Howard is the author of The Flight of the Phoenix: Thoughts on Work and Life, published in 2007.

Samuel H. Howard was interviewed by The HistoryMakers on April 24, 2014.

Howard passed away on July 10, 2020.

Accession Number

A2014.031

Sex

Male

Interview Date

4/24/2014

Last Name

Howard

Maker Category
Marital Status

Married

Middle Name

Houston

Occupation
Schools

Oklahoma State University

Stanford University

Douglass School

First Name

Samuel

Birth City, State, Country

Marietta

HM ID

HOW06

State

Oklahoma

Favorite Vacation Destination

Virgin Islands

Favorite Quote

There Is No Traffic On The Extra Mile.$A Good Name Is Better To Be Chosen Than All The Riches Of The World.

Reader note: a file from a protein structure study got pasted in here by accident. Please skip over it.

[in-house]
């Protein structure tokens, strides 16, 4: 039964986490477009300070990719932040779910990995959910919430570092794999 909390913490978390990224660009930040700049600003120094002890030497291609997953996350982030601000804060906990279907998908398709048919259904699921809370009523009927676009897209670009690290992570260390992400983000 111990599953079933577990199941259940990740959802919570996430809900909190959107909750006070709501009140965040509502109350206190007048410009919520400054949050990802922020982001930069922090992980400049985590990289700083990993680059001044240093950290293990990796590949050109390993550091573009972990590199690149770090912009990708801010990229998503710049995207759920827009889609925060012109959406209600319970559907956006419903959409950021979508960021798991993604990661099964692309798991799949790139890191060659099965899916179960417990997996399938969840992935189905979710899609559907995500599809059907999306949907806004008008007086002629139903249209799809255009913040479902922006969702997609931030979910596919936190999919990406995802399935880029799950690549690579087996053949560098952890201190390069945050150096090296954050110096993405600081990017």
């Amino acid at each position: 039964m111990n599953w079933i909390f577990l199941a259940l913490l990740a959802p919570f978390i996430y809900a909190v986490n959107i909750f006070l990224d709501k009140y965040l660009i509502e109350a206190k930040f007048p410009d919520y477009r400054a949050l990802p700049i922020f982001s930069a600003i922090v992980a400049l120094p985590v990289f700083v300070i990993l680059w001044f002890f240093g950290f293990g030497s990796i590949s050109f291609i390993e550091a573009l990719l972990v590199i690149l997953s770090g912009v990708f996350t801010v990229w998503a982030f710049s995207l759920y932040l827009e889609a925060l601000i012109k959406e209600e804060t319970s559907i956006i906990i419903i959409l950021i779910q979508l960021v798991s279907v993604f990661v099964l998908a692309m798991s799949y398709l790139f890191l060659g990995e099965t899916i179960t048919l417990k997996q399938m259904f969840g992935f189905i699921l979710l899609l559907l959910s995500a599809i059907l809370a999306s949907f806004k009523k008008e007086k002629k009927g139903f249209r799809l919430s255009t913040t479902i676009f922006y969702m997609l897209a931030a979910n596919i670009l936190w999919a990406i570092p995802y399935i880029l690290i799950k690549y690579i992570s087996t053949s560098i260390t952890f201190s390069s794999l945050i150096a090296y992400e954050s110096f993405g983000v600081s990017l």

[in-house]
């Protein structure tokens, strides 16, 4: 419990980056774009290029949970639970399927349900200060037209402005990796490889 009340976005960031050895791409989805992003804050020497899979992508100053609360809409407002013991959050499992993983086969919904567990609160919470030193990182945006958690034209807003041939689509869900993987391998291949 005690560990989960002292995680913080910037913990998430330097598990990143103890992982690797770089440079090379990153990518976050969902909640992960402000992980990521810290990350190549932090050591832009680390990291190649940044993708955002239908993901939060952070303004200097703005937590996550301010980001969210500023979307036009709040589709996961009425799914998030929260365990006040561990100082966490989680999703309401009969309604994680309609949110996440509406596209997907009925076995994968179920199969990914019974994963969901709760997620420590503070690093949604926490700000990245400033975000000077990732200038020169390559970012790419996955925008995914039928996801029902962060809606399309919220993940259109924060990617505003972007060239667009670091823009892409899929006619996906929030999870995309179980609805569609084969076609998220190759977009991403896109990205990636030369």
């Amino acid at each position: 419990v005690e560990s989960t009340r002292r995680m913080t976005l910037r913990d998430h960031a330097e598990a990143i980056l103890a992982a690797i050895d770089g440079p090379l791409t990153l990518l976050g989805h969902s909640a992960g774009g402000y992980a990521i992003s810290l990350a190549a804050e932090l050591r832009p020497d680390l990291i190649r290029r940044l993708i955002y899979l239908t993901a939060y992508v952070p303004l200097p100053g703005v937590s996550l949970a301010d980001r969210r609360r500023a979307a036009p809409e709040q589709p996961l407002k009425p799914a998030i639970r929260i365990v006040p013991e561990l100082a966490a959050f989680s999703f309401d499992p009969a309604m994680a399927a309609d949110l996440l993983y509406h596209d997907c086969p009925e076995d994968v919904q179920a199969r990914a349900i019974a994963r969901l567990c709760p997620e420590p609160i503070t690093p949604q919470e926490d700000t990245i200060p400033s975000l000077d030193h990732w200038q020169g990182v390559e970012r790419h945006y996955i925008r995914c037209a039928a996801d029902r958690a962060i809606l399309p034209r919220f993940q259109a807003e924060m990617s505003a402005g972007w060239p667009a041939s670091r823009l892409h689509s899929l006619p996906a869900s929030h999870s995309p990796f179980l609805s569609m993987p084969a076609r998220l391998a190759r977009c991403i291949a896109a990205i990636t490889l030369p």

Bio Photo
Speakers Bureau Region State

Tennessee

Interview Description
Birth Date

5/8/1939

Birth Place Term
Speakers Bureau Region City

Brentwood

Country

USA

Death Date

7/10/2020

Short Description

Corporate executive Samuel Howard (1939 - 2020) was the founder of Phoenix Holdings, Inc. and Phoenix Communications Group, Inc., and the author of 'The Flight of the Phoenix: Thoughts on Work and Life.'

Employment

General Electric Company

United States Government

Howard University

U.S. Health, Education, and Welfare Department

TAW International Leasing Corporation

Phoenix Holdings, Inc.

Phoenix Communications Group

Meharry Medical College

Hospital Affiliates International, Inc.

Hospital Corporation of America

Xantus Corporation

Favorite Color

Black and Blue

Timing Pairs
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DAStories